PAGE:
The pace of media frenzy and #TheResistance howling has picked up lately, particularly in the wake of the firing of Andrew McCabe.

But this frenzy is just a variation on a theme.

That theme is that the 2016 election was invalid, Donald Trump is an illegitimate president, and Trump must be removed from office one way or another. One of those ways is through the Mueller investigation.

None of this is new. It’s been a rolling anti-Trump thunder at least since election night.

With all the outrage over Trump’s tweets or statements or actions, I’ve yet to see a single Trump personality trait or modus operandi that was not fully exposed and litigated during the campaign. Trump won the election with full personality disclosure. So when people claim outrage over this Trump tweet or that, I mostly don’t care.

I also don’t care about the continued smoke blowing about supposed Russia collusion. At such point as someone shows me the fire, I’ll worry about it, but the smoke is just part of the attempt to delegitimize the election.

What I do care about is the intense anti-democratic (small “d”) nature of The Resistance in favor of a permanent espionage state which exploits its information for political purposes.

There were multiple chilling examples after McCabe was fired.

Former CIA Director John Brennan, who is as anti-Trump as they come, suggested that he knew information about Trump that was not yet public. Information, of course, he would have learned in his role at the CIA or through his connections:

When the full extent of your venality, moral turpitude, and political corruption becomes known, you will take your rightful place as a disgraced demagogue in the dustbin of history. You may scapegoat Andy McCabe, but you will not destroy America…America will triumph over you.

This is chilling stuff. Our intelligence services scoop up an incredible amount of information about all of us. There are limits on how it is supposed to be used, but when the former Director of the CIA suggests that there is undisclosed information about a President, it’s an abuse of power and a not-so-veiled threat.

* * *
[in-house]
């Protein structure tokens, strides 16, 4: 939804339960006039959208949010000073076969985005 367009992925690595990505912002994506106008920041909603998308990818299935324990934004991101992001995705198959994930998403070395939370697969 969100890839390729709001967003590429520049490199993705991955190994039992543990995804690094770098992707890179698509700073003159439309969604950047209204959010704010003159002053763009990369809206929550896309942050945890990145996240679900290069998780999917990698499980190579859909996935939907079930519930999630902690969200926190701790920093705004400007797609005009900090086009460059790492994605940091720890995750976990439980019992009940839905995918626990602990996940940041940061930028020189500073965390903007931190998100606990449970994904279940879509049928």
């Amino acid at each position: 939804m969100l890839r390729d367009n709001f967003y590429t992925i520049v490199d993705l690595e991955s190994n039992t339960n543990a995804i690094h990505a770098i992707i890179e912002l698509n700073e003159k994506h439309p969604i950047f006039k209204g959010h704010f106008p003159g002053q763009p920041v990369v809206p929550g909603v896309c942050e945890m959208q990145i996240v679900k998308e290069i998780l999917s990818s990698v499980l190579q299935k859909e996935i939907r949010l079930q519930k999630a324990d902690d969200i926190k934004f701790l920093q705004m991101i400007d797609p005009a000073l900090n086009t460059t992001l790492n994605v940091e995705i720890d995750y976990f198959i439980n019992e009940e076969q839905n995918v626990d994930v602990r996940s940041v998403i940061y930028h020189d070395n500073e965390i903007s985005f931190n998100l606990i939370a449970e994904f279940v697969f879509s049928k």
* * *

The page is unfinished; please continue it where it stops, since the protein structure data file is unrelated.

Backing up this perception, Samantha Power, Obama’s former UN Ambassador and confidant, tweeted the warning that it’s “Not a good idea to piss off John Brennan”:

Power tried to walk it back, claiming it was misinterpreted, and she only was referring to Brennan’s indignation. Yet that’s not what Brennan was saying, and Power’s first tweet warning was believable. Why would she suggest that the former CIA Director’s outrage was more worthy of concern for Trump than the outrage of others?

James Comey also was threatening to come forward with information not yet public after Trump, as part of his McCabe tweets, also criticized Comey:

Mr. President, the American people will hear my story very soon. And they can judge for themselves who is honorable and who is not.

Maybe it’s just Comey building up interest in his upcoming book, but again it’s a suggestion that a former Director of the FBI knows dirt about the president that hasn’t yet been made public.

None of this should surprise anyone. Reflecting a view widely shared among anti-Trumpers, Bill Kristol infamously tweeted soon after the Inauguration:

Obviously strongly prefer normal democratic and constitutional politics. But if it comes to it, prefer the deep state to the Trump state.

That seems to be the attitude. And it’s dangerous.

Who elected the John Brennans of the world?

However imperfect, I’ll take our normal democratic and constitutional politics over the deep state. That’s what’s at stake in the attempt to take down Trump because he’s being Trump.


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